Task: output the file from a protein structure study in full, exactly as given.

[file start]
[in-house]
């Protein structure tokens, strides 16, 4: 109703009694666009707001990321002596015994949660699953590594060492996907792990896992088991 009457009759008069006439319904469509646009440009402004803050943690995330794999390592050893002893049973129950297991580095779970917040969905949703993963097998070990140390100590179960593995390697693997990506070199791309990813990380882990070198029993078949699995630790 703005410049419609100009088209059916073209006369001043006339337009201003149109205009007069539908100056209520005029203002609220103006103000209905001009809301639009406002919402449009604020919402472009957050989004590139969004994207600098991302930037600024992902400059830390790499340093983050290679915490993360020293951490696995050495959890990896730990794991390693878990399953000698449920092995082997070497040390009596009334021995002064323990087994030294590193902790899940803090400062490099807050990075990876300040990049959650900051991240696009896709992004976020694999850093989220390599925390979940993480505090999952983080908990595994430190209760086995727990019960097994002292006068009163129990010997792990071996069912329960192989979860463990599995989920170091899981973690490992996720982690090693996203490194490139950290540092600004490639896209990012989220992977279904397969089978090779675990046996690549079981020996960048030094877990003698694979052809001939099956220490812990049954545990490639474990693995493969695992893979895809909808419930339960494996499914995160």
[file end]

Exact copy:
[in-house]
């Protein structure tokens, strides 16, 4: 109703009694666009707001990321002596015994949660699953590594060492996907792990896992088991 009457009759008069006439319904469509646009440009402004803050943690995330794999390592050893002893049973129950297991580095779970917040969905949703993963097998070990140390100590179960593995390697693997990506070199791309990813990380882990070198029993078949699995630790 703005410049419609100009088209059916073209006369001043006339337009201003149109205009007069539908100056209520005029203002609220103006103000209905001009809301639009406002919402449009604020919402472009957050989004590139969004994207600098991302930037600024992902400059830390790499340093983050290679915490993360020293951490696995050495959890990896730990794991390693878990399953000698449920092995082997070497040390009596009334021995002064323990087994030294590193902790899940803090400062490099807050990075990876300040990049959650900051991240696009896709992004976020694999850093989220390599925390979940993480505090999952983080908990595994430190209760086995727990019960097994002292006068009163129990010997792990071996069912329960192989979860463990599995989920170091899981973690490992996720982690090693996203490194490139950290540092600004490639896209990012989220992977279904397969089978090779675990046996690549079981020996960048030094877990003698694979052809001939099956220490812990049954545990490639474990693995493969695992893979895809909808419930339960494996499914995160």